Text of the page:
Microsoft Blames Spy Agencies for Ransomware Disaster

The National Security Agency (NSA) campus
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Microsoft didn’t hold back in a response to this weekend’s massive ransomware attack, which by latest estimates has infected and knocked out more than 200,000 computers worldwide. The software giant squarely but the blame on spy agencies for such incidents in a blog post published by Microsoft President and Chief Legal Officer Brad Smith Sunday. “The governments of the world should treat this attack as a wake-up call,” Smith wrote.

Microsoft is blaming the NSA in particular, because the exploit used for the attack was first discovered by a paid contractor of the spy agency, and afterwards kept secret to be used for future surveillance. The NSA stockpiled a number of such cyber weapons, only to see hackers steal them and leak them online this year.

“We need governments to consider the damage to civilians that comes from hoarding these vulnerabilities and the use of these exploits,” Smith wrote. “This most recent attack represents a completely unintended but disconcerting link between the two most serious forms of cybersecurity threats in the world today – nation-state action and organized criminal action.”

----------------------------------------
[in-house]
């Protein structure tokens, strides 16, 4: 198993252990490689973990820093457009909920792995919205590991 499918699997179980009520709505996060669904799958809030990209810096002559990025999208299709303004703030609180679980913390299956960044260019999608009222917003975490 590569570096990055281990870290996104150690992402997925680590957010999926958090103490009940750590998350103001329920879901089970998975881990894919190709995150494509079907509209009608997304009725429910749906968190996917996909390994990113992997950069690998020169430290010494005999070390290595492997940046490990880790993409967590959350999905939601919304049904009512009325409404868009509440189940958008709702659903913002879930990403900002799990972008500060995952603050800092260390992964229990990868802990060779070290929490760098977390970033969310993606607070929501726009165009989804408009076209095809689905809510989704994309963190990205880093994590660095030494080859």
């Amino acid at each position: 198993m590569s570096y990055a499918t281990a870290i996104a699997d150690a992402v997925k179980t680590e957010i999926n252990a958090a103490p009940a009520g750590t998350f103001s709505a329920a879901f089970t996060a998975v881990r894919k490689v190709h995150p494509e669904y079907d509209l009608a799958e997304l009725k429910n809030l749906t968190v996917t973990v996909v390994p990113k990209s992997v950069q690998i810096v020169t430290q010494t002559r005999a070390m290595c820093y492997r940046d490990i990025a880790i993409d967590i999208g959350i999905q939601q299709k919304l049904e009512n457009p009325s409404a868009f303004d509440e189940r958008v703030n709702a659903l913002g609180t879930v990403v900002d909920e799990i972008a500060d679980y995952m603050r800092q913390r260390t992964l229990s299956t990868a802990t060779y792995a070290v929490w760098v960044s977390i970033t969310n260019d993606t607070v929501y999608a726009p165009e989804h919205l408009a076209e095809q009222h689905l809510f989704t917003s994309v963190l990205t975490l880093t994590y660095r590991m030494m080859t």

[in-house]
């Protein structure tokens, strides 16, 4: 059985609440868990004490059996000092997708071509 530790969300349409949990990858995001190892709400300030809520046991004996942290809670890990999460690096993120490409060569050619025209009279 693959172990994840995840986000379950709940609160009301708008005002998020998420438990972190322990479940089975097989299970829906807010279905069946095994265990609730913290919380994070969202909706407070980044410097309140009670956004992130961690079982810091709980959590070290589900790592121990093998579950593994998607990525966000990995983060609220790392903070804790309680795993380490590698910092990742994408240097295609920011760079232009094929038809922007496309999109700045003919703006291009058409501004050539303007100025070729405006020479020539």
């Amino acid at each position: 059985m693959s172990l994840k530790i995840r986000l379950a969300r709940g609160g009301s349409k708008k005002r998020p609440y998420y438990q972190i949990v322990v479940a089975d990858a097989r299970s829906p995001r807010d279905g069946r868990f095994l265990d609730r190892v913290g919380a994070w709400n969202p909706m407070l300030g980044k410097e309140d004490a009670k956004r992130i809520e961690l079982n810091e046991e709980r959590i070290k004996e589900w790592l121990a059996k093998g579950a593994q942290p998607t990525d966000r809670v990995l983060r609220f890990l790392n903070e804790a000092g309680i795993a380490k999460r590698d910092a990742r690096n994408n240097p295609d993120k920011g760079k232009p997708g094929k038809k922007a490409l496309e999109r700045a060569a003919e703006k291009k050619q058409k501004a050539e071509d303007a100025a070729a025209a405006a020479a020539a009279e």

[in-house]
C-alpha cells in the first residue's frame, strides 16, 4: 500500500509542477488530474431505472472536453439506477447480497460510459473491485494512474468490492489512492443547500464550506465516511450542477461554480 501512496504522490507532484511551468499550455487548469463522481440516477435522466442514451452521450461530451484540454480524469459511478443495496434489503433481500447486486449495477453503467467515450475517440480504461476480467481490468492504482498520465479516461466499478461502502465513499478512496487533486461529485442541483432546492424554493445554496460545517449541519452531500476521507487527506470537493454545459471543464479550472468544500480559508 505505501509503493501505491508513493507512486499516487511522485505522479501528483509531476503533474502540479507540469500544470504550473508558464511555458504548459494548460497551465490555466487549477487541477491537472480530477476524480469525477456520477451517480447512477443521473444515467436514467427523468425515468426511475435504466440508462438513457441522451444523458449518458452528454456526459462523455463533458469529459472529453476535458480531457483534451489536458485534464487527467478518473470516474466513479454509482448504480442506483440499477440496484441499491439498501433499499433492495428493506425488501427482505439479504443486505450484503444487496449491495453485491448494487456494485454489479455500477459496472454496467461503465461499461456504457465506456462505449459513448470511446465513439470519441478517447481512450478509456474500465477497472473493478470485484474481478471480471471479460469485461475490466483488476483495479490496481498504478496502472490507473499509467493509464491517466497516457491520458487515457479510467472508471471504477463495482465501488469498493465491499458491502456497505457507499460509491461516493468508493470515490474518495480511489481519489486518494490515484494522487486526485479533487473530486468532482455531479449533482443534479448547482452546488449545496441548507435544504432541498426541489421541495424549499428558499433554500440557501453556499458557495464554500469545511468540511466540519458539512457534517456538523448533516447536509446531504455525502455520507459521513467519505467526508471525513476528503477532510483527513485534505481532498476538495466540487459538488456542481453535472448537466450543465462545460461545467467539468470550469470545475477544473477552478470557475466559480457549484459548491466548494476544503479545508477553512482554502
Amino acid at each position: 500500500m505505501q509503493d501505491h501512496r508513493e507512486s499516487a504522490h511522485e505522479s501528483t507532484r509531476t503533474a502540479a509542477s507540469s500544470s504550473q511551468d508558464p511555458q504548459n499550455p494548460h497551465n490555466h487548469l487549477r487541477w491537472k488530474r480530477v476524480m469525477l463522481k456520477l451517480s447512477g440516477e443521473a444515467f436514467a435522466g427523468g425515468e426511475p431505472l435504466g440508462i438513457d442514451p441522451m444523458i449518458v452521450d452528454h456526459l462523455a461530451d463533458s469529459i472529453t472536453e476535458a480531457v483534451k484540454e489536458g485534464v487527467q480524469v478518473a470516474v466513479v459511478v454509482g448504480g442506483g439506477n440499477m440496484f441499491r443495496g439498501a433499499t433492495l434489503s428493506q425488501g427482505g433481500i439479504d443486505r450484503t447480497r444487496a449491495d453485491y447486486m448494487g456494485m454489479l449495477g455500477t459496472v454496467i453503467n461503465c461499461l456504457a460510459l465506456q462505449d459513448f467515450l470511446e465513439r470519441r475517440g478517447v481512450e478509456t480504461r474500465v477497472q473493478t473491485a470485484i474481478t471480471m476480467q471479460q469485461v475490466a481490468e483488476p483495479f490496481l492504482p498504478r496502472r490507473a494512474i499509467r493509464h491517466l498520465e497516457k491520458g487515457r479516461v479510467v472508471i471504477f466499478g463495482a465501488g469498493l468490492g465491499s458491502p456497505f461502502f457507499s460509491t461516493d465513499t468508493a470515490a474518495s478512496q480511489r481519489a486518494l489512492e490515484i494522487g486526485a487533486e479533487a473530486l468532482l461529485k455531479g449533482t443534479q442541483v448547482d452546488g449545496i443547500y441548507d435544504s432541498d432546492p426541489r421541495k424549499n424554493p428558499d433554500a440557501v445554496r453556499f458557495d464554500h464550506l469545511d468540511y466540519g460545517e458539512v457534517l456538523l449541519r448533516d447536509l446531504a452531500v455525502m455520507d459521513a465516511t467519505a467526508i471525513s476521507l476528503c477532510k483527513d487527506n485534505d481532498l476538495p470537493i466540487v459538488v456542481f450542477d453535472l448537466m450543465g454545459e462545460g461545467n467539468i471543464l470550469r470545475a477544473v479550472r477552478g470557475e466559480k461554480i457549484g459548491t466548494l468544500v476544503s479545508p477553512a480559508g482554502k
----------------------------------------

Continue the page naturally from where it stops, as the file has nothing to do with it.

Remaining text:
“This is one reason we called in February for a new ‘Digital Geneva Convention’ to govern these issues, including a new requirement for governments to report vulnerabilities to vendors, rather than stockpile, sell, or exploit them,” he continued. “We should take from this recent attack a renewed determination for more urgent collective action. We need the tech sector, customers, and governments to work together to protect against cybersecurity attacks.”

Microsoft released a patch for the vulnerability exploited in this weekend’s ransomware attack last month after it surfaced on Wikileaks.

However, many users didn’t immediately update their computers. Hardest hit have been users of old and outdated operating systems, which in many cases included specialized applications. This led to massive outages at U.K. healthcare providers, and Twitter users posted photos of hacked public transit signage.

Security researchers were able to stop the flow of new infections this weekend after discovering a kind of kill switch, but there are concerns that new versions could flare up again this week. For its part, Microsoft said that its 3500 security engineers have been working hard to put an end to this specific attack. As part of this, Microsoft also issued patches for older versions of Windows that it hasn’t officially been supporting anymore.

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